Archive for the ‘CRISPR/Cas9 & Gene Editing’ Category

National Academy of Sciences for work in chemical sciences: Jennifer Doudna, University of California, Berkeley

Reporter: Aviva Lev-Ari, PhD, RN



National Academy of Sciences awards for Raghavendra, Doudna

Prasad Raghavendra and Jennifer Doudna received awards this week from the National Academy of Sciences for work in computer science and chemical sciences, respectively.

Prasad Raghavendra, an associate professor of electrical engineering and computer science, and Jennifer Doudna, a professor of molecular and cell biology and of chemistry, were honored this week by the National Academy of Sciences for their innovative body of research.

Raghavendra shared the inaugural Michael and Sheila Held Prize with David Steurer, a professor of theoretical computer science at ETH Zurich, for “revolutionary contributions to the understanding of optimization and complexity in computer science, work that has relevance for solving the most difficult and intractable of computing problems.” The winners will share the $100,000 prize.

Doudna, a Howard Hughes Medical Institute investigator, received the 2018 NAS Award in Chemical Sciences for “pioneering discoveries on how RNA can fold to function in complex ways” and the invention, with Emmanuelle Charpentier, of the CRISPR-Cas9 gene-editing technology.

The winners will be honored in a ceremony on Sunday, April 29, during the National Academy of Sciences’ 155th annual meeting.

Raghavendra’s prize, awarded this year for the first time, was made possible through a bequest from the estate of Michael and Sheila Held. Doudna’s award, established in 1978 and currently supported by the Merck Company Foundation, is accompanied by a medal and a $15,000 prize.

Previous winners of the NAS Award in Chemical Sciences include Paul Alivisatos, a professor of chemistry and UC Berkeley’s executive vice chancellor and provost, chemistry professors emeritus Gabor Somorjai and Robert Bergman, and former chemistry professor Carolyn Bertozzi, who is now at Stanford University.

Another former UC Berkeley faculty member, James Allison, received the NAS’s 2018 Jessie Stevenson Kovalenko Medal “for important medical discoveries related to the body’s immune response to tumors.” He is now at the University of Texas MD Anderson Cancer Center. All are among 18 awards to 21 scientists announced this week.

National Academy of Sciences announcement




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CRISPR on TED Ideas worth spreading – Ellen Jorgensen

Reporter: Aviva Lev-Ari, PhD, RN

On same webpage see other CRISPR Talk on TED on the right hand side of the webpage



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CRISPR snips a strand of DNA – Visualization of the Process

Reporter: Aviva Lev-Ari, PhD, RN


Watch what it actually looks like when CRISPR snips a strand of DNA


Molecular animations are an essential way to demystify and explain complex biological systems. Through the use of stunning imagery and attention to detail, Visual Science and Skoltech have captured the dynamic mechanisms of CRISPR-Cas proteins and their use as research tools.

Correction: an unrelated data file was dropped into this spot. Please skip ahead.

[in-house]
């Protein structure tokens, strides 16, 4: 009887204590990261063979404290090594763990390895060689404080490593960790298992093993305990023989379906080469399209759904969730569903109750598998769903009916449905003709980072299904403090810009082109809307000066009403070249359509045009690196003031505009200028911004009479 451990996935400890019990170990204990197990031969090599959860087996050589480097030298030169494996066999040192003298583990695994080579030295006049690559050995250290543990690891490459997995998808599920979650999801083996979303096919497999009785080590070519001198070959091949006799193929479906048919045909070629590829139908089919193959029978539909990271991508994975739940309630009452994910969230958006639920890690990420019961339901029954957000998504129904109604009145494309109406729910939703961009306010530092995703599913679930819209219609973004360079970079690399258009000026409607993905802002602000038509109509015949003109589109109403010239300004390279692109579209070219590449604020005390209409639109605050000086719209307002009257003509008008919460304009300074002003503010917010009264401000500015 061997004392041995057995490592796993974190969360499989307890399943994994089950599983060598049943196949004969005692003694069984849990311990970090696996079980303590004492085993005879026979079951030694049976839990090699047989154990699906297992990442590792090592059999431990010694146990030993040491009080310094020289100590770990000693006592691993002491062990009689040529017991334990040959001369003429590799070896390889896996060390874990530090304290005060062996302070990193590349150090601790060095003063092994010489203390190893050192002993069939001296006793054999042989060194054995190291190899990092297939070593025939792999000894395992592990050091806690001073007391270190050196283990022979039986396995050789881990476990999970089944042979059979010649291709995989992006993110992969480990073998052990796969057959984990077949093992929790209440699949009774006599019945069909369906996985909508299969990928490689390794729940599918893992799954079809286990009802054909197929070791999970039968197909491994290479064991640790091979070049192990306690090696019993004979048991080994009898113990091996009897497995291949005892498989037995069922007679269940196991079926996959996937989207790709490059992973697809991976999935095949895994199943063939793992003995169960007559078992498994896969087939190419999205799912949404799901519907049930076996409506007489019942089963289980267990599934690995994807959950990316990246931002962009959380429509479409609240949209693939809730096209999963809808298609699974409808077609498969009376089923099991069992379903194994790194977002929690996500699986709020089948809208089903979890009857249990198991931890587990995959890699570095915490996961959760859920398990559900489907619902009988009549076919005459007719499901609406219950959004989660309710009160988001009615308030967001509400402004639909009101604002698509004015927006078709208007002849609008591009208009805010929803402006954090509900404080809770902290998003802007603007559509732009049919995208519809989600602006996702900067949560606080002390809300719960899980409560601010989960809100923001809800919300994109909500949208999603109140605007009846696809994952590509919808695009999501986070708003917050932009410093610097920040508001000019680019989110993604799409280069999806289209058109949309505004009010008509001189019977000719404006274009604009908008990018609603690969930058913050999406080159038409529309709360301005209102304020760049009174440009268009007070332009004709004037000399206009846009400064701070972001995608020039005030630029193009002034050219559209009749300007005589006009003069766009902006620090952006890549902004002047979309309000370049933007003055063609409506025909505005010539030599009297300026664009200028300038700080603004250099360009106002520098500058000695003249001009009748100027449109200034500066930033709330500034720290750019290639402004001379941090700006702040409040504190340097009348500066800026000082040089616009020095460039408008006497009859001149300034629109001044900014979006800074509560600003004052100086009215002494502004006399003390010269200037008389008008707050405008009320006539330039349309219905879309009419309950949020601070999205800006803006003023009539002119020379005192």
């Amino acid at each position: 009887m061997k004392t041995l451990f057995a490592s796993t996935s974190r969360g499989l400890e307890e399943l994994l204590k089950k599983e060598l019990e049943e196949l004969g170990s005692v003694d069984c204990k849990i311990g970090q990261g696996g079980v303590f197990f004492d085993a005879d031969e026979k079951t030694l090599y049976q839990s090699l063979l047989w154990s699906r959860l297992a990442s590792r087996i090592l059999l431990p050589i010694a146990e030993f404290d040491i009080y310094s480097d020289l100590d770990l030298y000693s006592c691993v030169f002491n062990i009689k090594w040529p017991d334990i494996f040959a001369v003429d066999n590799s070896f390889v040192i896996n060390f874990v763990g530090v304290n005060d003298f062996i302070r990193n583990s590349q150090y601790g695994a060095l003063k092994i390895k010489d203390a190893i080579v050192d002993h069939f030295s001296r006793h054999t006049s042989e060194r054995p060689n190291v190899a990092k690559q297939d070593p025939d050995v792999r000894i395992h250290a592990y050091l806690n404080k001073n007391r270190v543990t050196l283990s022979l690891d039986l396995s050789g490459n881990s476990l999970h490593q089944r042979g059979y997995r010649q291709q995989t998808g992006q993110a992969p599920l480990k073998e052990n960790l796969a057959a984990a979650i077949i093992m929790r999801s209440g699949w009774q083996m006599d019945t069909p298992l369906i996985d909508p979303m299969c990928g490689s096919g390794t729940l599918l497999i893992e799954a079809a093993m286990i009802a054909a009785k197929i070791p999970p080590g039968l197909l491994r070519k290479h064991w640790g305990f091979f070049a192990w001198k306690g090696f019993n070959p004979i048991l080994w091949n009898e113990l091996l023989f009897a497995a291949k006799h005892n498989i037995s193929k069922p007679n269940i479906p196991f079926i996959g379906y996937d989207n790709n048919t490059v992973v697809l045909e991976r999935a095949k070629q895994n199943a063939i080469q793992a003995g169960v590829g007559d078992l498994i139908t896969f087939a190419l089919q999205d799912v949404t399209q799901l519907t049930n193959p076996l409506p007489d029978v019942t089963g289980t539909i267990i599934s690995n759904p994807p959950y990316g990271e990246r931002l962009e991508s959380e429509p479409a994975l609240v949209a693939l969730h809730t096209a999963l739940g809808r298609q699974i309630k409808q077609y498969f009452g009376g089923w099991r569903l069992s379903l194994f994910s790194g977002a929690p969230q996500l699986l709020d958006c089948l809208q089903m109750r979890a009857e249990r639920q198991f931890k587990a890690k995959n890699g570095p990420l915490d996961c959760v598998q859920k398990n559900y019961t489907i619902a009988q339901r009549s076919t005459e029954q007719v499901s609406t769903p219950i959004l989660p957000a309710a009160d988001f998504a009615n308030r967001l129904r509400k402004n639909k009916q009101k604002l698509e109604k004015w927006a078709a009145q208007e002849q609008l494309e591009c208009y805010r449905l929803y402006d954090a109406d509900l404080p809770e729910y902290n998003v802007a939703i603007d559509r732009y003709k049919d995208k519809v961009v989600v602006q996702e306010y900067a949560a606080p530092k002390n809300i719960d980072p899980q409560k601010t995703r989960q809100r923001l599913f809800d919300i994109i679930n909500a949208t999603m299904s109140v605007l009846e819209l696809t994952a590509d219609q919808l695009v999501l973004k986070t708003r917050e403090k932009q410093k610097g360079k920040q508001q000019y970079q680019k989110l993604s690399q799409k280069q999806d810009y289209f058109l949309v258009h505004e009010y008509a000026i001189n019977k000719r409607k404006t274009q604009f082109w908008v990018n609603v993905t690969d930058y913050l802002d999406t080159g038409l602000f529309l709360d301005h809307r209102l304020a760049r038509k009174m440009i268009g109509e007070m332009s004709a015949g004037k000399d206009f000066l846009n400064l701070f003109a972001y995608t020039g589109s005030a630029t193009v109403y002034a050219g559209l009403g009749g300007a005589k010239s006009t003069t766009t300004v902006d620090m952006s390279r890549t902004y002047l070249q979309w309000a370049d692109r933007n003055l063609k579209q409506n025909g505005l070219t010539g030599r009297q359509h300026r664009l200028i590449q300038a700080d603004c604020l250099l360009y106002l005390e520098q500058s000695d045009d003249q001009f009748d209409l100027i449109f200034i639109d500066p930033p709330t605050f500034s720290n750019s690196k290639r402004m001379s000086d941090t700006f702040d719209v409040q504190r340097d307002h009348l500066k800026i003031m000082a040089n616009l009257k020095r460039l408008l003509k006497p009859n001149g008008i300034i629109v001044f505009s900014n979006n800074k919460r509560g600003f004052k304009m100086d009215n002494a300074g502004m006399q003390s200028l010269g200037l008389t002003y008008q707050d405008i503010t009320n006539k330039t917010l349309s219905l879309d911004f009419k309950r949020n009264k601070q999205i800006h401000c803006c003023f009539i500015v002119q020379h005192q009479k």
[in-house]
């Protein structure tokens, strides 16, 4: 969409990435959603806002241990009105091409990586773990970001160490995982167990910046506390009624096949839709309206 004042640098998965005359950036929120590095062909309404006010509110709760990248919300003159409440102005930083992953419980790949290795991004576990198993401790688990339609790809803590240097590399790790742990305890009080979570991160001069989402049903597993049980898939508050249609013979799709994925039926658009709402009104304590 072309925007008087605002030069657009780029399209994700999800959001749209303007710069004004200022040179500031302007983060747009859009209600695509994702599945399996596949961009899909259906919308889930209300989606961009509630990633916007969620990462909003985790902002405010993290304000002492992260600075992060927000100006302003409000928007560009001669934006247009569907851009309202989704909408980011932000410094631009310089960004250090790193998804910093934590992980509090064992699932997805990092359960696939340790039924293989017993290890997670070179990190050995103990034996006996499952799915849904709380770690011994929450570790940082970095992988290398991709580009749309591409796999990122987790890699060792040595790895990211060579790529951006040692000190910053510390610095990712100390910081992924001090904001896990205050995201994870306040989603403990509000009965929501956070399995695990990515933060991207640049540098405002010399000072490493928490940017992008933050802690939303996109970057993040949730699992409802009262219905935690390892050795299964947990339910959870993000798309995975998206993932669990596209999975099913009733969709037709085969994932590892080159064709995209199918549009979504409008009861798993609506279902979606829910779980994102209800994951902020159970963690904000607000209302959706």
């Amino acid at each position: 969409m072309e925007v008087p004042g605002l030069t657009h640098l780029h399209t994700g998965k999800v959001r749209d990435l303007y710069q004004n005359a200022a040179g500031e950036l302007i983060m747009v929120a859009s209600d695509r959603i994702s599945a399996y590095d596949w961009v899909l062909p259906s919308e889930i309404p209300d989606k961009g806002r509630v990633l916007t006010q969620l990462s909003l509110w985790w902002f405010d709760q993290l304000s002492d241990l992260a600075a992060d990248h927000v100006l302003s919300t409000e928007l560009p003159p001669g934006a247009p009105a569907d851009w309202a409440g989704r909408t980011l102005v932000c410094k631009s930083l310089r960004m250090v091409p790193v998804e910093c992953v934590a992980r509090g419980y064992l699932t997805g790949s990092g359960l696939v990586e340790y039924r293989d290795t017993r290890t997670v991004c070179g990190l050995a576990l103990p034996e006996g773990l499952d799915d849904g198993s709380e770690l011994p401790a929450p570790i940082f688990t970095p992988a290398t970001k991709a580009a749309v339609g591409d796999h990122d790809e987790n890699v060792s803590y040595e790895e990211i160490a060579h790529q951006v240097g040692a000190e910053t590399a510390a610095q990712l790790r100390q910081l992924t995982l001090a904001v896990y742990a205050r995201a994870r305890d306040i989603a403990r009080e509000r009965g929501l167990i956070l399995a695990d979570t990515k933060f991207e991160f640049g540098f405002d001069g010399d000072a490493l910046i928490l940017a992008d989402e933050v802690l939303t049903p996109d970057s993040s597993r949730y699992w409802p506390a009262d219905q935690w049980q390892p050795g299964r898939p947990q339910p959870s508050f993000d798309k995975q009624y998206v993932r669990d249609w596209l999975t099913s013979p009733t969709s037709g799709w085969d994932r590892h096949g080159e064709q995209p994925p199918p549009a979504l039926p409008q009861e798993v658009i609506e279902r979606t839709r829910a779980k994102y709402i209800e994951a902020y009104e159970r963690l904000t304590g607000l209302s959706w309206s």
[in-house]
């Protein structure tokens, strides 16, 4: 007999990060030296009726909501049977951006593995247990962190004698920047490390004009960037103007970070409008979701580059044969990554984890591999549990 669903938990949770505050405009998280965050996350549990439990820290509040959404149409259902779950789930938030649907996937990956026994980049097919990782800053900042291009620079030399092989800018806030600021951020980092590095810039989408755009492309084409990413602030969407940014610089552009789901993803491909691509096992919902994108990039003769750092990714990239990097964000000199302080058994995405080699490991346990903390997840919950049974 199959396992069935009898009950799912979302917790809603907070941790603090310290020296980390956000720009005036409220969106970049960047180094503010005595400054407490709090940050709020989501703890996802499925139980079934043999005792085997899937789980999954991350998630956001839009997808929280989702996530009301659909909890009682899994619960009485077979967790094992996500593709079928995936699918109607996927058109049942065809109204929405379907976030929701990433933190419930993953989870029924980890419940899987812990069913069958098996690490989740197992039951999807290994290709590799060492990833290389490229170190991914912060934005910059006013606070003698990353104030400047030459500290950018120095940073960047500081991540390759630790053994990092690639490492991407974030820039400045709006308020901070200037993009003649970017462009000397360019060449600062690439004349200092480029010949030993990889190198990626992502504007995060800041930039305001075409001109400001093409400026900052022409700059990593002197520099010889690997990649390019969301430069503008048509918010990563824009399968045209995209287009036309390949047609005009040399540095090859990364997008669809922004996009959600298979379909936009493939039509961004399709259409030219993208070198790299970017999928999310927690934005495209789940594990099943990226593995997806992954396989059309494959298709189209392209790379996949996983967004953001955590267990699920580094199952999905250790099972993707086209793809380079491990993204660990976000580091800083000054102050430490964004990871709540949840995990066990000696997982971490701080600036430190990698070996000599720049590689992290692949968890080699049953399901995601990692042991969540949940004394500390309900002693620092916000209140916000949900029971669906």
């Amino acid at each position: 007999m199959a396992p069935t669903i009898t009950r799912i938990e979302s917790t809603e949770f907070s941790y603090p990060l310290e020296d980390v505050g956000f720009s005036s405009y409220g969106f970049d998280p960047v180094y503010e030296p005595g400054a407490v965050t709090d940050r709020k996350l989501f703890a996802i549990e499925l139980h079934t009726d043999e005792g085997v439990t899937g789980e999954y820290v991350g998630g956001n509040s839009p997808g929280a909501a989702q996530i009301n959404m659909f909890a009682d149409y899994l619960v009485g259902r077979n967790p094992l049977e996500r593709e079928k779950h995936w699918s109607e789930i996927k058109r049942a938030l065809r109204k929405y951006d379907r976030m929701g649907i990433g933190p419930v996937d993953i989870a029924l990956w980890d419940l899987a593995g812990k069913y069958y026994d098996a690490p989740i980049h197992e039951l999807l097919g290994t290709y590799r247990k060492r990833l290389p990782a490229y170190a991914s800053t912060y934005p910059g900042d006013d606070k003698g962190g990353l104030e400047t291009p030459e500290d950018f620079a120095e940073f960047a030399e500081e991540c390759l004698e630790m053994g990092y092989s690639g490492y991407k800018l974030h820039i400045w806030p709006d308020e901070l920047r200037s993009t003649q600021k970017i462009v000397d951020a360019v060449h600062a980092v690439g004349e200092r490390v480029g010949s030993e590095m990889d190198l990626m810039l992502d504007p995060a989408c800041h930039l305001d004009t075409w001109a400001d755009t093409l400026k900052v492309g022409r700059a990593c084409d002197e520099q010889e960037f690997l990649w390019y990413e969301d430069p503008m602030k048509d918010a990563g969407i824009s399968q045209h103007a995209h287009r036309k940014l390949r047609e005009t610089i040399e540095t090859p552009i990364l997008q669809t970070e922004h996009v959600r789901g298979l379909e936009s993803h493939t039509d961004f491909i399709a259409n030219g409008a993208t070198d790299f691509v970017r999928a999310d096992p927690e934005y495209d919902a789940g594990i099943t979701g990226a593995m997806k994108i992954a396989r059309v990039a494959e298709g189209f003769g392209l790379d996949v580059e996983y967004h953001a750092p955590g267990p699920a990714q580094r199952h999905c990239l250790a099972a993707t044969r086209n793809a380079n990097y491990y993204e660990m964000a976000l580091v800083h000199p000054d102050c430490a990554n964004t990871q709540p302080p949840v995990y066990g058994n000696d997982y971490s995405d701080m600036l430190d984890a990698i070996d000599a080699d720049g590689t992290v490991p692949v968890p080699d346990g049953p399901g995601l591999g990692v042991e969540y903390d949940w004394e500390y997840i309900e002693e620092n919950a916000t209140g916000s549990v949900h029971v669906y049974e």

Jennifer Doudna, Professor of the Depts. of Molecular and Cell Biology and Chemistry at the UC Berkeley, Executive Director of the Innovative Genomics Institute

You can watch the animation, created by biologists at Russia’s Skoltech Institute and the Visual Science organization, below or at the latter’s website:

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Developments in CRISPR Patent Dispute: EPO Revokes Broad’s CRISPR Patent

Curator: Aviva Lev-Ari, PhD, RN



Mixed views on Broad’s fate after EPO revokes CRISPR patent


EPO Revokes Broad’s CRISPR Patent

The Broad Institute of MIT and Harvard University is at risk of losing its dominant position over the intellectual property covering CRISPR gene-editing technology in Europe, after the European Patent Office (EPO) ruled today (January 17) that a foundational patent is revoked because the Broad did not meet EPO requirements to establish that its researchers were the first to use CRISPR in eukaryotes.

In addition to the highly publicized patent dispute between the Broad and the University of California over the rights to CRISPR gene editing in the U.S., the Broad has been fighting to maintain a number of patents over the technology in Europe. The issue revolves around a disagreement between the Broad and Rockefeller University over who should be named as inventors. The majority of patent applications filed by the Broad in Europe failed to name Rockefeller University itself, as well as Rockefeller researcher Luciano Marraffini, both of which were named on several of the documents filed to establish a priority date for the patent as early as December 2012. Changing the listed inventors goes against the EPO’s formal requirements for priority, leading the agency to rule this morning that the priority documents with the full list of inventors did not count toward establishing priority of the more-limited European filings.